Estrada Talks Smack About Bonds

Estrada Talks Smack About Bonds

Somewhere along the line we fell into upsidedown land, because the Diamondbacks, who led the Majors in batting average and runs scored during the spring, but couldn't get a solid pitching performance to save their lives, have suddenly forgotten how to hit, and are getting some of the best pitching in the league.

"I don't think he puts the same fear into you that he used to," catcher
Johnny Estrada said. "I don't think guys are afraid to pitch to him. He's
not hot right now, either. But when he gets hot, he's that type of guy."
   Manager Bob Melvin will have the say so as to how Arizona pitches Bonds,
who trails Ruth by six on the all-time homer list. It will depend upon game
situations and who's on the mound, but "if he's a guy we feel we need to go
after, we'll go after him," Melvin said.
   Estrada, outspoken about Bonds during an interview on Sunday, said he has
never been a fan of the Giants slugger and added that allegations of steroid
use and now, an investigation by Major League Baseball, have made most
baseball fans tire of the whole ordeal.
   "With all this off-the-field stuff going on and him being on the front
page of the paper every day about being investigated and this and that,"
Estrada said, "I truly think the fans don't want to see him break the record
-- Ruth's or (Hank) Aaron's. Giants fans still got his back, but I think
most fans are sick of him."
   Estrada, who said he's never had a conversation with Bonds, thinks this
could be one of the last times he's ever on the same field with the
   "He's probably reached his boiling point," Estrada said. "He's not going
to escape the federal government if they try to investigate him. If he wants
to expend the energy to go through all that and still try to compete at a
high level ... I mean, he's shown he could do it before. But at his age and
the way things are going, I'd be surprised."
   REPLAY: Although Arizona pitchers Orlando Hernandez and Jason Grimsley
were partial culprits for the Astros striking for a season-high seven runs
in the sixth inning Sunday, it was the Diamondbacks' languishing offense
that deserves equal blame for an 8-5 loss that left Arizona 2-4 after six
games of a 10-game homestand.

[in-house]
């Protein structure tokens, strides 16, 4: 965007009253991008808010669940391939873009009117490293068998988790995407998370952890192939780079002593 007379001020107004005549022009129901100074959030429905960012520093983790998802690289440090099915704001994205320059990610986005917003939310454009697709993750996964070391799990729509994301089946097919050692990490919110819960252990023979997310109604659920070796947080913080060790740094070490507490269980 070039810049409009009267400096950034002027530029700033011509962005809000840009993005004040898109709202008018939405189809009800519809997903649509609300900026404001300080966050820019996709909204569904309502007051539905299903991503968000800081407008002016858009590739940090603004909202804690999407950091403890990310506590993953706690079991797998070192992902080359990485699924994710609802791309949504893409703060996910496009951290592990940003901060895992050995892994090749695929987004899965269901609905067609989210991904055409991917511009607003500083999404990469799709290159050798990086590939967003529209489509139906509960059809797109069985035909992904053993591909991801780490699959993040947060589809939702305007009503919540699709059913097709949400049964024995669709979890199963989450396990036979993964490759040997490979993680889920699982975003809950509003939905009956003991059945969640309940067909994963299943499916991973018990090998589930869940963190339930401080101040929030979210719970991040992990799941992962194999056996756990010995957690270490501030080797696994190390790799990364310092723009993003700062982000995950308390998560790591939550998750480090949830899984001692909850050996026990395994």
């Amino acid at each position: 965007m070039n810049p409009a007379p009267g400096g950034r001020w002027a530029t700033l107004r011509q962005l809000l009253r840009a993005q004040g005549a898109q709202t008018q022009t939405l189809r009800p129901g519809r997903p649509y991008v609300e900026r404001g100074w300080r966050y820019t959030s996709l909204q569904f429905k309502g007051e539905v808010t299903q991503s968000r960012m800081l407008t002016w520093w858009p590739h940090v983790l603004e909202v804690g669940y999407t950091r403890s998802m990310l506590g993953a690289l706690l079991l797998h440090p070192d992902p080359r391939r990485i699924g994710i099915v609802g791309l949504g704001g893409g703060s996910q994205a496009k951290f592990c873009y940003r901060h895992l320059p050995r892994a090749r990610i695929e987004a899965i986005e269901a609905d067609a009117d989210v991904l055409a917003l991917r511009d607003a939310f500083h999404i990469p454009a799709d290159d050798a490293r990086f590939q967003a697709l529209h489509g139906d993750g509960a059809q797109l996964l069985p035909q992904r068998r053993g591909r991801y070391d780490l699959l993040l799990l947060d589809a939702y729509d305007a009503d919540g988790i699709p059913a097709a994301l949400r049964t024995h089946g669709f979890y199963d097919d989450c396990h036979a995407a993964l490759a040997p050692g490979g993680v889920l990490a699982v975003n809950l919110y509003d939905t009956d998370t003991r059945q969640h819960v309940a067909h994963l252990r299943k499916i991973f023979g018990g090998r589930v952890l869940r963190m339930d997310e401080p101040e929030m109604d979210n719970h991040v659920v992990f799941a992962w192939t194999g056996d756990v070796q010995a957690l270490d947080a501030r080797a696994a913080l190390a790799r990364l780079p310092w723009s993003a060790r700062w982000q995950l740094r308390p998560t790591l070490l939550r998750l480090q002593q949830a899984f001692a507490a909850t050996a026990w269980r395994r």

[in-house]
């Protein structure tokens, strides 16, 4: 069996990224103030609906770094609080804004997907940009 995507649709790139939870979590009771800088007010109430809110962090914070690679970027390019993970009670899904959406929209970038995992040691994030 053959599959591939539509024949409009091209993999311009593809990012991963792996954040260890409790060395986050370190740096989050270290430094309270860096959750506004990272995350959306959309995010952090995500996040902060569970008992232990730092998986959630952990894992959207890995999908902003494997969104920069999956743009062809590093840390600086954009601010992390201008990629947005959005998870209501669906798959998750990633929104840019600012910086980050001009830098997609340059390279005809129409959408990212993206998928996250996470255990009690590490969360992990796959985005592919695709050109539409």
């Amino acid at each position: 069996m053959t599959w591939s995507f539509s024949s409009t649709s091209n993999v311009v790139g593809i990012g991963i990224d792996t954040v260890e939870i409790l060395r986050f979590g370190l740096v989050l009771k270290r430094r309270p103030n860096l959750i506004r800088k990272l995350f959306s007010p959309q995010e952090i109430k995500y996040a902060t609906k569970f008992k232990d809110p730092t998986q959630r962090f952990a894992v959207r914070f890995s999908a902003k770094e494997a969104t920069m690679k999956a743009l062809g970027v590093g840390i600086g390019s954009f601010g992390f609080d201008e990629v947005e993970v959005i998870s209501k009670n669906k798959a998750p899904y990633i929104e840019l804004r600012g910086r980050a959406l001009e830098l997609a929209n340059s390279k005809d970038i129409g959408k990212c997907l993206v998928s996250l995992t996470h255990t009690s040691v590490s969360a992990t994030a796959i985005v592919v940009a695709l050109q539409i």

The Diamondbacks were leading 2-1 in the fifth and with runners at first
and second, and they had the heart of their batting order due up. But Chad
Tracy struck out, and after Luis Gonzalez drew a walk to load the bases,
Conor Jackson flied out to right to end any chance of a potential big
   Arizona is hitting only .232 as a team.

   --LF Luis Gonzalez snapped an 0-for-11 skid with a solo home run Sunday
against Houston. Gonzalez previously hadn't had a hit since stroking a
double Wednesday against Colorado, which left him one double short of
becoming the 21st player in history to have 500 doubles and 300 home runs.
   "I want to get it over with because the fans are coming to the park
wanting to see it happen and I want to get it done, too," Gonzalez said.
"I've got 150 games, and I know I'm going to get a double somewhere. I'm
hoping to get it here at home."
   --RHP Orlando Hernandez hit a single in the fifth inning Sunday against
Houston, snapping an 0-for-22 drought by Diamondbacks pitchers.
   --Due to a scoring change following Saturday's 10-0 loss to Houston, the
Diamondbacks are now credited with three hits in their first shutout loss of
the season. A third-inning ball hit by SS Damion Easley, originally scored
as an error on the Astros' Preston Wilson and later changed to an error on
Willy Taveras, now goes down as a triple for Easley, who had two of the
three hits in the game.
   --RHP Jason Grimsley allowed a first-pitch, two-run single to Lance
Berkman during a seven-run inning for Houston in the sixth Sunday, snapping
a streak by the Arizona bullpen of having stranded all 10 previous inherited
runners this season. As a group, the bullpen has retired the first batter
faced in 27 of 31 appearances in '06.
   --Julia Ruth Stevens, the daughter of Babe Ruth, threw out Sunday's
ceremonial first pitch, a day before Barry Bonds and the Giants visit Chase
Field. Asked if anything would change in how her father might be remembered
should Bonds surpass Ruth's 714 career homers, Ruth Stevens, 88, said, "Oh,
no. He was one of a kind, and there will never be another one like him."
Ruth Stevens, who lives in Sun City, Ariz., lists her two favorite teams as
the Diamondbacks and the Boston Red Sox.
   BY THE NUMBERS: 7 -- Number of games out of the Diamondbacks' first 10
that were decided by two runs or less. They were 2-5 in those games.
   QUOTE TO NOTE: "Things will even out and I think, 1-8, we'll be tough
at-bats this year. We're just not showing it right now." -- Manager Bob
Melvin on the club's .231 batting average after its first nine games of the
season. Recommended Stories

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